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Deciding When and When Not To Use Infrastructure as Code

Infrastructure as Code can streamline DevOps, but only some processes fit IaC well. Learn how to make intelligent decisions around IaC.

Striving for "100% Infrastructure as Code" has become a common goal for many DevOps teams today. Defining and managing nearly all infrastructure provisioning and configuration aspects through code is robust. It saves time, reduces manual toil, improves consistency, and minimizes human errors. 

However, Infrastructure as Code (IaC) is not a panacea for every DevOps process or workflow. As Derek Ashmore, Application Transformation Principal at Asperitas, argues, aiming for 99% IaC coverage is often better than striving for 100%. Knowing when not to use IaC is just as important as leveraging it extensively.

The following explores the limitations of IaC and discusses how to identify processes that may be better handled manually based on the Q&A session I had with Derek.

The Limitations of Infrastructure as Code

While IaC tooling has matured to the point where it's technically possible to automate virtually any infrastructure process, you can still do so. There are scenarios where an IaC approach can create more problems than it solves:

  1. Infrequently performed processes (once or twice a year at most)

  2. Workflows that rely on third-party resources outside your control 

  3. Operations involving resources that can't be easily recreated or relaunched

In these situations, the upfront and ongoing costs of developing and maintaining IaC can outweigh the time savings and other benefits it provides. Let's examine each of these in more detail.

Evaluating Infrequent Processes

For processes only performed once or twice per year, the value of automating them with IaC diminishes. Ashmore uses a simple formula to evaluate the cost-benefit:

  1. Assume a 2-year "shelf life" for IaC before it needs significant maintenance.

  2. Estimate 30% of initial development time/cost for that maintenance work.

  3. Calculate the break-even point when the labor cost of IaC is less than manual execution's.

"For infrequently executed manual processes, the break-even point is never reached," he explains. The labor required to develop, test, and maintain the IaC is, at most, the toil of executing the process manually, given how rarely it occurs.

An SSL certificate renewal that happens every year or two is an example. It's not hard to write code to automate the renewal, but it's also not time-consuming to do manually. In the interim, the certificate authority may change its process, breaking your IaC when you rerun it.

Working With Third-Party Dependencies

IaC is also problematic for workflows involving resources managed by third parties, like an interconnection between a public cloud and a colocation facility. "You can't fully manage operations you don't control," says Ashmore.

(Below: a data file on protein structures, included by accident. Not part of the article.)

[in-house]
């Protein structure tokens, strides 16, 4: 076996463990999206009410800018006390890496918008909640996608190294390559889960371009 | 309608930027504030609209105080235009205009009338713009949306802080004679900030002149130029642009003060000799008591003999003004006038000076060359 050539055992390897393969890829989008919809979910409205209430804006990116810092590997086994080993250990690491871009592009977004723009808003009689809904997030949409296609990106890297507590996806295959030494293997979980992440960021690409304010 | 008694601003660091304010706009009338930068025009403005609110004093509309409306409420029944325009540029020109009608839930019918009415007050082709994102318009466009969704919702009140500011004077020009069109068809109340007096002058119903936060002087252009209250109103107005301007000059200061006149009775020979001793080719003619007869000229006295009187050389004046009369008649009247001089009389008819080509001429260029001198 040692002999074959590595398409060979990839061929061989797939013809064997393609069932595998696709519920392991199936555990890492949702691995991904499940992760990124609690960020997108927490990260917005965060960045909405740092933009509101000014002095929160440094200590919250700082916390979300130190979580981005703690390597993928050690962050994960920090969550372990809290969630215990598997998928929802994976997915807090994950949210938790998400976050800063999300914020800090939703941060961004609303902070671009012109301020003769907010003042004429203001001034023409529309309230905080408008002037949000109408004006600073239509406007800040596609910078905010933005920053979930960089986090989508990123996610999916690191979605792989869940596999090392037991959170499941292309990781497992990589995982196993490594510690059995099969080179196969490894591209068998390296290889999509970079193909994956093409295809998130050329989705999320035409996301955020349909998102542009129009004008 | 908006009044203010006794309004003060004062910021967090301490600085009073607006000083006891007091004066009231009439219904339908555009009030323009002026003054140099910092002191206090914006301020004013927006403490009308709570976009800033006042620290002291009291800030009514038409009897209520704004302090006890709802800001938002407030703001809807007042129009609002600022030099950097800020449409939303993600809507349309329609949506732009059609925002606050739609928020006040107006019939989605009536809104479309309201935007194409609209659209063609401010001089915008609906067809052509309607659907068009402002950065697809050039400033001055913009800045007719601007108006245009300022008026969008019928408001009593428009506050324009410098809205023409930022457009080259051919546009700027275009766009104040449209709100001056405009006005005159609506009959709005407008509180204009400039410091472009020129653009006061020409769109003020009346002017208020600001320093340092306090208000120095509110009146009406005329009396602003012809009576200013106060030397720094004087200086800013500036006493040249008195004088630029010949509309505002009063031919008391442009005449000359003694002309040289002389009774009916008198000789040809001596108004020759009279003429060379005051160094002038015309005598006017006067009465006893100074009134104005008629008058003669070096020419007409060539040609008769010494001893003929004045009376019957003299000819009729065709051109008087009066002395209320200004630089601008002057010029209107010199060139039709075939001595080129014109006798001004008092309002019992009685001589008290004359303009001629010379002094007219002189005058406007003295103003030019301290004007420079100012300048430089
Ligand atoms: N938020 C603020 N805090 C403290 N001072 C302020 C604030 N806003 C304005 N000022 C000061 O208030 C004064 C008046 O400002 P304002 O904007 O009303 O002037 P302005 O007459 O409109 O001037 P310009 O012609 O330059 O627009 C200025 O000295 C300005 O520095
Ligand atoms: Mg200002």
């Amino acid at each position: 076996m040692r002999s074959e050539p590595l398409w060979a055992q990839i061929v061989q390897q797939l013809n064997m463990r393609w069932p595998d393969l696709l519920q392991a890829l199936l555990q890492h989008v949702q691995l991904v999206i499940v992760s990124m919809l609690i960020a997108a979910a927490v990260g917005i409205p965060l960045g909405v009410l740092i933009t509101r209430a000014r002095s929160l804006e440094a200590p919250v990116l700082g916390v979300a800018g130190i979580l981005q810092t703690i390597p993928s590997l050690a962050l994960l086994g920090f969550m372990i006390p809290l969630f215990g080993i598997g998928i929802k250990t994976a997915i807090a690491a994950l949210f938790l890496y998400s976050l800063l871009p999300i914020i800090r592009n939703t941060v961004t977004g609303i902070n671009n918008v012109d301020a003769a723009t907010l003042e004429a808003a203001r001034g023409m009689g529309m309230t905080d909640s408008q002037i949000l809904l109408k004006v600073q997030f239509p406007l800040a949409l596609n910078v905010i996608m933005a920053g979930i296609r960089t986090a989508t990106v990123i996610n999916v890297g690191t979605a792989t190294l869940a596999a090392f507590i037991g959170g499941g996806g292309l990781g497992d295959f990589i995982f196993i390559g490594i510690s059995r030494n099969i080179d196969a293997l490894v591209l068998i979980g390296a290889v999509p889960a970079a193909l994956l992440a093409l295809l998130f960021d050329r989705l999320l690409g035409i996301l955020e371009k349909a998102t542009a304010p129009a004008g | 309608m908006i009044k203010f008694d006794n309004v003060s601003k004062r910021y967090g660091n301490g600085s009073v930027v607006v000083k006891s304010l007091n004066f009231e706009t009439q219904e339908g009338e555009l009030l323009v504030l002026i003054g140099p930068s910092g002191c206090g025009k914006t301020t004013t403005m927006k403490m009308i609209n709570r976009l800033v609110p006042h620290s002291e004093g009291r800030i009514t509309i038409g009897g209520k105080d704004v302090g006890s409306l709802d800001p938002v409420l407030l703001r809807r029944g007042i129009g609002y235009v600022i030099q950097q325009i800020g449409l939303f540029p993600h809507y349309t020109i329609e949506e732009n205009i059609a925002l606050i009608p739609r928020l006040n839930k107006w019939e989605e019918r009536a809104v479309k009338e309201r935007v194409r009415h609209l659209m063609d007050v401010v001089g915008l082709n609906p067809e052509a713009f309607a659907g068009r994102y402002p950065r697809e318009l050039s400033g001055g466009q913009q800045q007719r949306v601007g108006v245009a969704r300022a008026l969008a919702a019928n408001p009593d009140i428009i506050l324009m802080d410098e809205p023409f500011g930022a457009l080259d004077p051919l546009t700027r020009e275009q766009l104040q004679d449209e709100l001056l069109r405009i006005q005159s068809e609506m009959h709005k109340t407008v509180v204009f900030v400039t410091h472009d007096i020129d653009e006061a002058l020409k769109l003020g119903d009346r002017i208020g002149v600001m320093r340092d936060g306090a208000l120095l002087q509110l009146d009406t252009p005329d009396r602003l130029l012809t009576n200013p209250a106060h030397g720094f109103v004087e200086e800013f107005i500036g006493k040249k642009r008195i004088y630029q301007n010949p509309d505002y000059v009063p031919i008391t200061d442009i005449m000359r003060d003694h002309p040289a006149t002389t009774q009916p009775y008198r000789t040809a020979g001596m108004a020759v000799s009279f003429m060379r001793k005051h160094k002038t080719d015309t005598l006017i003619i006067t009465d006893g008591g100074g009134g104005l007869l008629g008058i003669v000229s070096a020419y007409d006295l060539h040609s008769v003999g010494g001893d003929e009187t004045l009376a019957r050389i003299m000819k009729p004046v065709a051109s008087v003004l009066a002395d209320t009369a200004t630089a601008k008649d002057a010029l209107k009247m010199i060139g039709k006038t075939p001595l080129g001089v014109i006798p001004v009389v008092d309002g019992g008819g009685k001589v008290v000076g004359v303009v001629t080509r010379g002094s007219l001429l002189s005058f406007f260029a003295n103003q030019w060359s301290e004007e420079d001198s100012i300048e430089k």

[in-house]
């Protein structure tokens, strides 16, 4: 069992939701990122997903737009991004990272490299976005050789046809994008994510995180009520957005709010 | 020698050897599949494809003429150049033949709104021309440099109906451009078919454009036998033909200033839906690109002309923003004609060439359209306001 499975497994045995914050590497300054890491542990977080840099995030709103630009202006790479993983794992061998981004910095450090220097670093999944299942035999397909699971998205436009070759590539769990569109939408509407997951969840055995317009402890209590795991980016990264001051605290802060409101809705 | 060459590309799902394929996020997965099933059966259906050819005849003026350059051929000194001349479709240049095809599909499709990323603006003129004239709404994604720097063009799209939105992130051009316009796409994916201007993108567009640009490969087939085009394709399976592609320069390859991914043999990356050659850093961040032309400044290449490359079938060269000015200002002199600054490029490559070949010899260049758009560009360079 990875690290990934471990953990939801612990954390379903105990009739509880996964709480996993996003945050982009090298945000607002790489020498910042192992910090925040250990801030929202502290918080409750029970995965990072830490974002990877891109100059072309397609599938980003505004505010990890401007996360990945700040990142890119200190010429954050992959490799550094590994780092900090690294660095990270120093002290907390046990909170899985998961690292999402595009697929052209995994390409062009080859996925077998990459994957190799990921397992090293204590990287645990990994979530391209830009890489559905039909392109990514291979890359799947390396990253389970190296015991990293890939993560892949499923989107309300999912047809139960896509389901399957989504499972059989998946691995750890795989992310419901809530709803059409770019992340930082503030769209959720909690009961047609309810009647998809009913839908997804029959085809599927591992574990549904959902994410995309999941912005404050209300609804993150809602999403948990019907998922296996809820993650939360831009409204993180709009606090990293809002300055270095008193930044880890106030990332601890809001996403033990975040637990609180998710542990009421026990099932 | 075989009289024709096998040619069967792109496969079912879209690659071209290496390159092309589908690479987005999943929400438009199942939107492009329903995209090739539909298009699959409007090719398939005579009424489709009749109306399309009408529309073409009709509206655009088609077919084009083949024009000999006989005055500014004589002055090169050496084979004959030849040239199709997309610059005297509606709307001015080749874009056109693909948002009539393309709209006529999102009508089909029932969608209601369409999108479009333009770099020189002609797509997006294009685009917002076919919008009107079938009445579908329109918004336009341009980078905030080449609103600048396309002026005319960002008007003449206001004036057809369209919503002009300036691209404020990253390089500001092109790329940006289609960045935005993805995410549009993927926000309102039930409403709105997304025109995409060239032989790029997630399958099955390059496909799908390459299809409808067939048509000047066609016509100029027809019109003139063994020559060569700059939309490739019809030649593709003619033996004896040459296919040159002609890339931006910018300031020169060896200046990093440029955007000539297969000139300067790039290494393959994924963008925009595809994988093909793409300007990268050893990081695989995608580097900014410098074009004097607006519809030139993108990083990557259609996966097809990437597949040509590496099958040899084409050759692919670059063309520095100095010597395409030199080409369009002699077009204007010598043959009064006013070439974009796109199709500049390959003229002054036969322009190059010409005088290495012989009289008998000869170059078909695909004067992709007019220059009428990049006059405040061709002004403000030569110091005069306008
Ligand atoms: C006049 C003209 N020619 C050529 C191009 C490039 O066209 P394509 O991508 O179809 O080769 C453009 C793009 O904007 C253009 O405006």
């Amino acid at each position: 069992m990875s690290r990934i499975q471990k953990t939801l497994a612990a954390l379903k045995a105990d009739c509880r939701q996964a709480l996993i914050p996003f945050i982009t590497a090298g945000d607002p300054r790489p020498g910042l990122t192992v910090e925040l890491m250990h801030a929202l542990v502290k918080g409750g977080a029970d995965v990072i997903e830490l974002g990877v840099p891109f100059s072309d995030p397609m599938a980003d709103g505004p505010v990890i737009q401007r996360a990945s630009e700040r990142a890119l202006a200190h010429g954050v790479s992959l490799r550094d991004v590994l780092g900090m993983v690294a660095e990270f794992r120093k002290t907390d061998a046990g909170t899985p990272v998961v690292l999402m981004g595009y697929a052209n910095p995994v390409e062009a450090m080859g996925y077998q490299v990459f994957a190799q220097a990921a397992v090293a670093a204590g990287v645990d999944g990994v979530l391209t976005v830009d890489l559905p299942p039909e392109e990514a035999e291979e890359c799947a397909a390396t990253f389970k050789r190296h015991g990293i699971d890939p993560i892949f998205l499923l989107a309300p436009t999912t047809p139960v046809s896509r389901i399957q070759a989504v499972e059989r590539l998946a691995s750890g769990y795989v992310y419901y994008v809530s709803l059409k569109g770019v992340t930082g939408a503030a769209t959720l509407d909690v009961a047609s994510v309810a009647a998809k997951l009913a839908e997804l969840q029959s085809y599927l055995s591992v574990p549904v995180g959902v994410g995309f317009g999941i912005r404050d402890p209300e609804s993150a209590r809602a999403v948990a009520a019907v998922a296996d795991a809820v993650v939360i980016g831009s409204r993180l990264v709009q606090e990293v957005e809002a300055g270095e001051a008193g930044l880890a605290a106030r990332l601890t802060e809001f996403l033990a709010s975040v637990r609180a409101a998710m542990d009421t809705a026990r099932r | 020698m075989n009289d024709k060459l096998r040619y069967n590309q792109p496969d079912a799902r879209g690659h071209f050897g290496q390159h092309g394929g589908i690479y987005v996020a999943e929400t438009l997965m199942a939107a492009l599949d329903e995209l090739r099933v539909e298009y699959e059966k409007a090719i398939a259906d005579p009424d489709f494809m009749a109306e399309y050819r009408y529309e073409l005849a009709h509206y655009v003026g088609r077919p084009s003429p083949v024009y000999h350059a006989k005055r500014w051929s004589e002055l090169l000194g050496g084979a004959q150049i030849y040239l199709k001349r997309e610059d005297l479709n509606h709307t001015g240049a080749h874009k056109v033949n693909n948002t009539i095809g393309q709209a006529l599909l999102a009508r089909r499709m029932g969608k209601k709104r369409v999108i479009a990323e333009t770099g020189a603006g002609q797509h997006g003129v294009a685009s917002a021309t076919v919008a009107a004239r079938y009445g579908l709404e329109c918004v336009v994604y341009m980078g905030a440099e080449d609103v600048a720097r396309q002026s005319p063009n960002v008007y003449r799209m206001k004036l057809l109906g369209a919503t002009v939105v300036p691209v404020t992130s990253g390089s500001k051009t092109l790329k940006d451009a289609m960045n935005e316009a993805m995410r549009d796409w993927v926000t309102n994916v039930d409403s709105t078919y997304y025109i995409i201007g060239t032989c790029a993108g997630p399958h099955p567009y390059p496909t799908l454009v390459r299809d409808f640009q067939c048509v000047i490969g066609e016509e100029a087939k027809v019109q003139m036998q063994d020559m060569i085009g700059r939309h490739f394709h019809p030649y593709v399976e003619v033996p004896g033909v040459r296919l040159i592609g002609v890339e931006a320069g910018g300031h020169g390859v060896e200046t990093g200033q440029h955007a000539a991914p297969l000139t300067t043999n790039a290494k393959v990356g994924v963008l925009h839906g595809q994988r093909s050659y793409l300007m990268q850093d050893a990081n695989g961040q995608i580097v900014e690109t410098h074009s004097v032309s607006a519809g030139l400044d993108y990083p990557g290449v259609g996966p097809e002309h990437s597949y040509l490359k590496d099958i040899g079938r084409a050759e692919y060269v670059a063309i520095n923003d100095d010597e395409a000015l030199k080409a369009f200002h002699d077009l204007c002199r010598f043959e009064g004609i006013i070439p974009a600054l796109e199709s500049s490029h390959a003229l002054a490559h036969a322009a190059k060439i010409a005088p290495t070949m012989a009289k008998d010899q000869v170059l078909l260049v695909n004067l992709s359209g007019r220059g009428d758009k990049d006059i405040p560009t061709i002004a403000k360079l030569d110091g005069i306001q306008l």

In this example, you rely on the colocation provider to establish the physical connection on their schedule. With control over the resource, automating its provisioning end-to-end with IaC is easier.

However, Ashmore still advises automating the portions of these workflows you control. "The same principles for evaluating the cost-effectiveness of that IaC apply," he notes. If the time savings of partial automation justify the development and maintenance costs, it may be worth pursuing.

Avoiding Resources That Can’t Be Easily Recreated

Finally, be cautious about using IaC for resources that can only be recreated as part of an automated workflow. Secrets like passwords and encryption keys are a prime example. 

While secret management tools often have features for recovering deleted secrets within a time window, they can't typically be undeleted if too much time has passed. This makes re-running your IaC workflows to manage those secrets challenging, which prevents effective iteration and testing.

Strategies for Maximizing IaC Value

So, how can DevOps teams get the most value from IaC while avoiding these pitfalls? Ashmore offers a few key recommendations:

  • Focus on minimizing manual labor over time, not reaching 100% IaC. "The difference is subtle but significant."

  • Implement automated testing to identify when changes to technologies, APIs, or policies have "broken" your IaC. This allows you to fix issues proactively before they impact the business.

  • Design your IaC templates to be modular and easily maintained. While this will not prevent all maintenance, it will be less costly.

  • Continually reevaluate your IaC decisions as tools and platforms evolve. A process that doesn't make sense for IaC today may make sense in the future.


Infrastructure as Code is a game-changer for DevOps when applied smartly. By being selective about where and how you leverage IaC, you can get maximum value from it while avoiding unnecessarily high development and maintenance costs.

Remember, the goal is not to reach 100% IaC coverage. It's to minimize manual effort and maximize efficiency overall. Knowing when not to use IaC is a crucial part of achieving that objective.


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